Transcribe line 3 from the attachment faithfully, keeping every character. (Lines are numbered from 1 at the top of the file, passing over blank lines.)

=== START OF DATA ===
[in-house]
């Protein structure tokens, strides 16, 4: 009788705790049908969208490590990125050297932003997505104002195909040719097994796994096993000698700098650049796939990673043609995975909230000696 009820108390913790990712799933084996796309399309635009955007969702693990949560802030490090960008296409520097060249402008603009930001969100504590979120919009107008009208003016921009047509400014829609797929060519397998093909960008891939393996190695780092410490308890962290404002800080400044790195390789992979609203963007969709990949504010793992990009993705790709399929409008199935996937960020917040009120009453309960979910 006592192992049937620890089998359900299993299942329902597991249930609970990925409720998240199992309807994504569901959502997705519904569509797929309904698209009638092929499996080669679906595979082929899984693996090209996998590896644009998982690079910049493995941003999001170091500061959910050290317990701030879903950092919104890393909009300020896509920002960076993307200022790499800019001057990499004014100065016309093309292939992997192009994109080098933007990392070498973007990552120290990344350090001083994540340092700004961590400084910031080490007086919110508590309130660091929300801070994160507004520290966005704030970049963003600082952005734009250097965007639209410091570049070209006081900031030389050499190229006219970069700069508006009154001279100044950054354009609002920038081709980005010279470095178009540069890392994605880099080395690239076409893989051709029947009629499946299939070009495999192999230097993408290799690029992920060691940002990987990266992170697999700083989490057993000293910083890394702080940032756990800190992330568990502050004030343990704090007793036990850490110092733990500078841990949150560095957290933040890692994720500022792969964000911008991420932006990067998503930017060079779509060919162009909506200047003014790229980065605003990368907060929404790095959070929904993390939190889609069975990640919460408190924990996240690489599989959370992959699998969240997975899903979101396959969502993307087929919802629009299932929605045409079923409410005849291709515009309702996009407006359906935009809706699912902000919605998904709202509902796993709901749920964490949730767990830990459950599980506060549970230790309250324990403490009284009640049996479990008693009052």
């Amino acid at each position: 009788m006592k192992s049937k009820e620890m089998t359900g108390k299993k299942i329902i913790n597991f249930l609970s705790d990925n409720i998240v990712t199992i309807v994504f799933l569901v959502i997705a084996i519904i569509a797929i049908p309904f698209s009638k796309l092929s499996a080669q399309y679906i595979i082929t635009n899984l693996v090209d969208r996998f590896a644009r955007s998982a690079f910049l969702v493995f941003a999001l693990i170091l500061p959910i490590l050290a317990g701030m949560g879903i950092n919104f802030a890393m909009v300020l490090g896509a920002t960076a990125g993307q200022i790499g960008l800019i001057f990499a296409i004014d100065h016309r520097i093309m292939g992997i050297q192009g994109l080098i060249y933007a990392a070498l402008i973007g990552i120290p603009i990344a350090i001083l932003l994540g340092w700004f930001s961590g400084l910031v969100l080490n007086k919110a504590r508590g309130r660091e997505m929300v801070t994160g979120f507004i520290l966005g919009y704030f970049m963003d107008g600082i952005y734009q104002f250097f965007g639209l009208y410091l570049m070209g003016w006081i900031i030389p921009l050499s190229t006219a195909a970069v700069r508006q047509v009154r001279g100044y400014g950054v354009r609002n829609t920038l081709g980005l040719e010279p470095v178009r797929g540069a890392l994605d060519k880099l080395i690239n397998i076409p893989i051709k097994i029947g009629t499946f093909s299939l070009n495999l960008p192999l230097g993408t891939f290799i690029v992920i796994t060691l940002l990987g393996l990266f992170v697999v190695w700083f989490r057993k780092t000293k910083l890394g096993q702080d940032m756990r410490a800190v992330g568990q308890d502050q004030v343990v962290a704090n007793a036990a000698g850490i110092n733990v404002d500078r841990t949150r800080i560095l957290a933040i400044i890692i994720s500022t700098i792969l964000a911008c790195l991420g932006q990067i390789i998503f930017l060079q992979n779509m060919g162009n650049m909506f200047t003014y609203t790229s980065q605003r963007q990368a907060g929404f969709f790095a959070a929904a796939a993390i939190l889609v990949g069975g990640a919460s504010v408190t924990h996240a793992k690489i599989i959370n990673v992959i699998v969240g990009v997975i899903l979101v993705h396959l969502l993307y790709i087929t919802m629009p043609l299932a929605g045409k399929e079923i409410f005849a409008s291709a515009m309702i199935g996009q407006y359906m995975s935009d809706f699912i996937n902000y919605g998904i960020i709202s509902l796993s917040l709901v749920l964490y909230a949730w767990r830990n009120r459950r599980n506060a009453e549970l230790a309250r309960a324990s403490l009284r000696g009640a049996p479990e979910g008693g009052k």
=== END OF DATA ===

């Amino acid at each position: 009788m006592k192992s049937k009820e620890m089998t359900g108390k299993k299942i329902i913790n597991f249930l609970s705790d990925n409720i998240v990712t199992i309807v994504f799933l569901v959502i997705a084996i519904i569509a797929i049908p309904f698209s009638k796309l092929s499996a080669q399309y679906i595979i082929t635009n899984l693996v090209d969208r996998f590896a644009r955007s998982a690079f910049l969702v493995f941003a999001l693990i170091l500061p959910i490590l050290a317990g701030m949560g879903i950092n919104f802030a890393m909009v300020l490090g896509a920002t960076a990125g993307q200022i790499g960008l800019i001057f990499a296409i004014d100065h016309r520097i093309m292939g992997i050297q192009g994109l080098i060249y933007a990392a070498l402008i973007g990552i120290p603009i990344a350090i001083l932003l994540g340092w700004f930001s961590g400084l910031v969100l080490n007086k919110a504590r508590g309130r660091e997505m929300v801070t994160g979120f507004i520290l966005g919009y704030f970049m963003d107008g600082i952005y734009q104002f250097f965007g639209l009208y410091l570049m070209g003016w006081i900031i030389p921009l050499s190229t006219a195909a970069v700069r508006q047509v009154r001279g100044y400014g950054v354009r609002n829609t920038l081709g980005l040719e010279p470095v178009r797929g540069a890392l994605d060519k880099l080395i690239n397998i076409p893989i051709k097994i029947g009629t499946f093909s299939l070009n495999l960008p192999l230097g993408t891939f290799i690029v992920i796994t060691l940002l990987g393996l990266f992170v697999v190695w700083f989490r057993k780092t000293k910083l890394g096993q702080d940032m756990r410490a800190v992330g568990q308890d502050q004030v343990v962290a704090n007793a036990a000698g850490i110092n733990v404002d500078r841990t949150r800080i560095l957290a933040i400044i890692i994720s500022t700098i792969l964000a911008c790195l991420g932006q990067i390789i998503f930017l060079q992979n779509m060919g162009n650049m909506f200047t003014y609203t790229s980065q605003r963007q990368a907060g929404f969709f790095a959070a929904a796939a993390i939190l889609v990949g069975g990640a919460s504010v408190t924990h996240a793992k690489i599989i959370n990673v992959i699998v969240g990009v997975i899903l979101v993705h396959l969502l993307y790709i087929t919802m629009p043609l299932a929605g045409k399929e079923i409410f005849a409008s291709a515009m309702i199935g996009q407006y359906m995975s935009d809706f699912i996937n902000y919605g998904i960020i709202s509902l796993s917040l709901v749920l964490y909230a949730w767990r830990n009120r459950r599980n506060a009453e549970l230790a309250r309960a324990s403490l009284r000696g009640a049996p479990e979910g008693g009052k």